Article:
Sometimes we mess up. We are human. We do things that we shouldn’t do. We only make things worse when we follow up on our poor choices with a deficient apology. Ryan Locthe’s Twitter apology following his robbery controversy at the 2016 Olympics in Brazil was one giant Neversay.
Let’s first address Locthe’s chosen mode of communication (which technically would be more of a Neverdo than a Neversay). Your purpose for a communication coupled with the intended audience should determine your mode of communication.
PURPOSE + AUDIENCE DETERMINES MODE
Whenever you deliver bad news or give an apology, it should be done in person. It shows that you are “showing up” to fully accept responsibility. Ryan’s first mistake was sending his “apology” via twitter, which is viewed as a light, casual, social medium.
Lochte’s mode of communication was poor and the substance of his communication was even worse. The chart below provides a rough translation of Lochte’s communication:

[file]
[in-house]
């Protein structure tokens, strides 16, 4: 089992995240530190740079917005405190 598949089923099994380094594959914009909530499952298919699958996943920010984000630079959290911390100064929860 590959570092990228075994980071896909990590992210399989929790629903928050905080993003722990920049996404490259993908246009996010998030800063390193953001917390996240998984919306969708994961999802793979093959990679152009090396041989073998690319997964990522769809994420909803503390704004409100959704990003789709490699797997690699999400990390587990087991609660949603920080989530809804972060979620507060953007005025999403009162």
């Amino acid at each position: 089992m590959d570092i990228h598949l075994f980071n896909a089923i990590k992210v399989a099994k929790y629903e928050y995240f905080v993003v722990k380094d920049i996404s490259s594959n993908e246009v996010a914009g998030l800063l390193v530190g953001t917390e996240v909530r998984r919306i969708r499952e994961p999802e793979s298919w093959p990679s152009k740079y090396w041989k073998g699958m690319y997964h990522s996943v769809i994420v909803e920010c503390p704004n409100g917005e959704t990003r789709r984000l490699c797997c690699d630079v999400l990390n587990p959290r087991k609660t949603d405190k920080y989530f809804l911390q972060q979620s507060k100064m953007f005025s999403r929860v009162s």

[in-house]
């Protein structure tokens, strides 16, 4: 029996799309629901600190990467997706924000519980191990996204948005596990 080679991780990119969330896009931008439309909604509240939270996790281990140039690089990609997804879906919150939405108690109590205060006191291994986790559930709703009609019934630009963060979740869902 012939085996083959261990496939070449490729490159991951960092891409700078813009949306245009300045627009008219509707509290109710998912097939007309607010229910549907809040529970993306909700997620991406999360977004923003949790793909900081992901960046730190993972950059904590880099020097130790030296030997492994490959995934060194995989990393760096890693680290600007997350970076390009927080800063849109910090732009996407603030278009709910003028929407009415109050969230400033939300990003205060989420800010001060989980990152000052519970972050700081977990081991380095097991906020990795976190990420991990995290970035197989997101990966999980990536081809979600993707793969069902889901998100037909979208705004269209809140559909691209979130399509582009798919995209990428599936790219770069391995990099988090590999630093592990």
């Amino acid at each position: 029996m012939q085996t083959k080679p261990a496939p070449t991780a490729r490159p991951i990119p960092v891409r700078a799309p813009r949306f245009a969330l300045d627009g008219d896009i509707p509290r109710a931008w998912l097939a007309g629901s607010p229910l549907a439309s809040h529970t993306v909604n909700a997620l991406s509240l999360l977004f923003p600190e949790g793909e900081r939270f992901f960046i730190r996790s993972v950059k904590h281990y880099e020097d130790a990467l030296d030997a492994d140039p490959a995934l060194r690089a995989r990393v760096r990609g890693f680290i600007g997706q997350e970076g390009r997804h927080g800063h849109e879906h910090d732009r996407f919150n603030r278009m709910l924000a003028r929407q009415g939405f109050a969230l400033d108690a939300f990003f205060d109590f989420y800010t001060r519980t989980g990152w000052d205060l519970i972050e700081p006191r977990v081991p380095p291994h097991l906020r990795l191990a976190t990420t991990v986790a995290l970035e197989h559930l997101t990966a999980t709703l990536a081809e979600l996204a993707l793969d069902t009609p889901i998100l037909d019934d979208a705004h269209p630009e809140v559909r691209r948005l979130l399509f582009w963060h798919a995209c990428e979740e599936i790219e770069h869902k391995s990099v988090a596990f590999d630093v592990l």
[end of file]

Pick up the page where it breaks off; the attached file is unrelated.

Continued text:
|LOCHTE’S WORDS||WHY THEY FALL SHORT|
|For not being more careful and candid||· I’m not going to admit to lying|
|For my role||· Suggest that he simply played a part.
· That there are other guilty parties
|It’s traumatic to be out late with your friends in a foreign country||· Makes him the victim instead of the perpetrator|
|…have a stranger point a gun at you and demand money to let you leave||· I am a victim
· You should actually feel sorry for me
· I had no other option
|There has already been too many valuable resources dedicated to what happened last weekend, so I hope we spend our time celebrating the great stories and performances…||· This isn’t a big deal
· Get over it
· I don’t want to talk about it anymore
Since the incident in Brazil and the subsequent apology, Lochte has lost all of his endorsements and loads of fans. I wonder if things would have played out differently had he delivered a sincere, heartfelt and direct apology.